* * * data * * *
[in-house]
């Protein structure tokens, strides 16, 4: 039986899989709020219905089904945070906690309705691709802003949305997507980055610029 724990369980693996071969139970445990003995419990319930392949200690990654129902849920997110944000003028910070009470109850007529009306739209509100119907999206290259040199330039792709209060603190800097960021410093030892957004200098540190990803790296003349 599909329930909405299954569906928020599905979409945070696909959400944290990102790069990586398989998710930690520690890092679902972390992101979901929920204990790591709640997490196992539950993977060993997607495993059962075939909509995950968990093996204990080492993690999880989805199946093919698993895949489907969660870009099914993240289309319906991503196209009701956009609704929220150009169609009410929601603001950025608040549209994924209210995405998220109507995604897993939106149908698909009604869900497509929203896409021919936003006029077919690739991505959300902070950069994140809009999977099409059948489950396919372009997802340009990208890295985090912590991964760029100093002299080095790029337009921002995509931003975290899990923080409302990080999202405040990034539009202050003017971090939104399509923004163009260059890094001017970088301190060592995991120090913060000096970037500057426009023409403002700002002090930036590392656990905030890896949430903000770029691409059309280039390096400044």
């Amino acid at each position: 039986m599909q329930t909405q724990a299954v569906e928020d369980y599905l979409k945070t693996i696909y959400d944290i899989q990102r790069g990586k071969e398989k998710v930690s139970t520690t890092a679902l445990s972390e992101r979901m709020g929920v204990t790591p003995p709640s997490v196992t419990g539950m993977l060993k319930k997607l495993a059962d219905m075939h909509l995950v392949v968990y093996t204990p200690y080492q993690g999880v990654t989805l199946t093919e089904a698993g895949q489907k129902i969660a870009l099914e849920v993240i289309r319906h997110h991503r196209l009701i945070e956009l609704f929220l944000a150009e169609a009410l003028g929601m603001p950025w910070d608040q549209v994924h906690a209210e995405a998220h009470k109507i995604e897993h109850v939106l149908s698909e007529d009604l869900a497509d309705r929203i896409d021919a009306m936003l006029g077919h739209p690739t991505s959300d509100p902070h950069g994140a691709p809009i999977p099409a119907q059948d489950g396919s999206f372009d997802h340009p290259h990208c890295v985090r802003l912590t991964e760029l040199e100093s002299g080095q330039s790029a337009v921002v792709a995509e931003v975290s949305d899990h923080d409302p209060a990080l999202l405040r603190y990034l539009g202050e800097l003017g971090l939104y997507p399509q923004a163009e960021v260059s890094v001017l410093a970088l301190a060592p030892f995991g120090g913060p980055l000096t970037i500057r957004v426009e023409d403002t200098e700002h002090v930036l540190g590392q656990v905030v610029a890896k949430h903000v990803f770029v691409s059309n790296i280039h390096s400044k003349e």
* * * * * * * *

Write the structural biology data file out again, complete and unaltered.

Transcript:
[in-house]
């Protein structure tokens, strides 16, 4: 039986899989709020219905089904945070906690309705691709802003949305997507980055610029 724990369980693996071969139970445990003995419990319930392949200690990654129902849920997110944000003028910070009470109850007529009306739209509100119907999206290259040199330039792709209060603190800097960021410093030892957004200098540190990803790296003349 599909329930909405299954569906928020599905979409945070696909959400944290990102790069990586398989998710930690520690890092679902972390992101979901929920204990790591709640997490196992539950993977060993997607495993059962075939909509995950968990093996204990080492993690999880989805199946093919698993895949489907969660870009099914993240289309319906991503196209009701956009609704929220150009169609009410929601603001950025608040549209994924209210995405998220109507995604897993939106149908698909009604869900497509929203896409021919936003006029077919690739991505959300902070950069994140809009999977099409059948489950396919372009997802340009990208890295985090912590991964760029100093002299080095790029337009921002995509931003975290899990923080409302990080999202405040990034539009202050003017971090939104399509923004163009260059890094001017970088301190060592995991120090913060000096970037500057426009023409403002700002002090930036590392656990905030890896949430903000770029691409059309280039390096400044």
């Amino acid at each position: 039986m599909q329930t909405q724990a299954v569906e928020d369980y599905l979409k945070t693996i696909y959400d944290i899989q990102r790069g990586k071969e398989k998710v930690s139970t520690t890092a679902l445990s972390e992101r979901m709020g929920v204990t790591p003995p709640s997490v196992t419990g539950m993977l060993k319930k997607l495993a059962d219905m075939h909509l995950v392949v968990y093996t204990p200690y080492q993690g999880v990654t989805l199946t093919e089904a698993g895949q489907k129902i969660a870009l099914e849920v993240i289309r319906h997110h991503r196209l009701i945070e956009l609704f929220l944000a150009e169609a009410l003028g929601m603001p950025w910070d608040q549209v994924h906690a209210e995405a998220h009470k109507i995604e897993h109850v939106l149908s698909e007529d009604l869900a497509d309705r929203i896409d021919a009306m936003l006029g077919h739209p690739t991505s959300d509100p902070h950069g994140a691709p809009i999977p099409a119907q059948d489950g396919s999206f372009d997802h340009p290259h990208c890295v985090r802003l912590t991964e760029l040199e100093s002299g080095q330039s790029a337009v921002v792709a995509e931003v975290s949305d899990h923080d409302p209060a990080l999202l405040r603190y990034l539009g202050e800097l003017g971090l939104y997507p399509q923004a163009e960021v260059s890094v001017l410093a970088l301190a060592p030892f995991g120090g913060p980055l000096t970037i500057r957004v426009e023409d403002t200098e700002h002090v930036l540190g590392q656990v905030v610029a890896k949430h903000v990803f770029v691409s059309n790296i280039h390096s400044k003349e």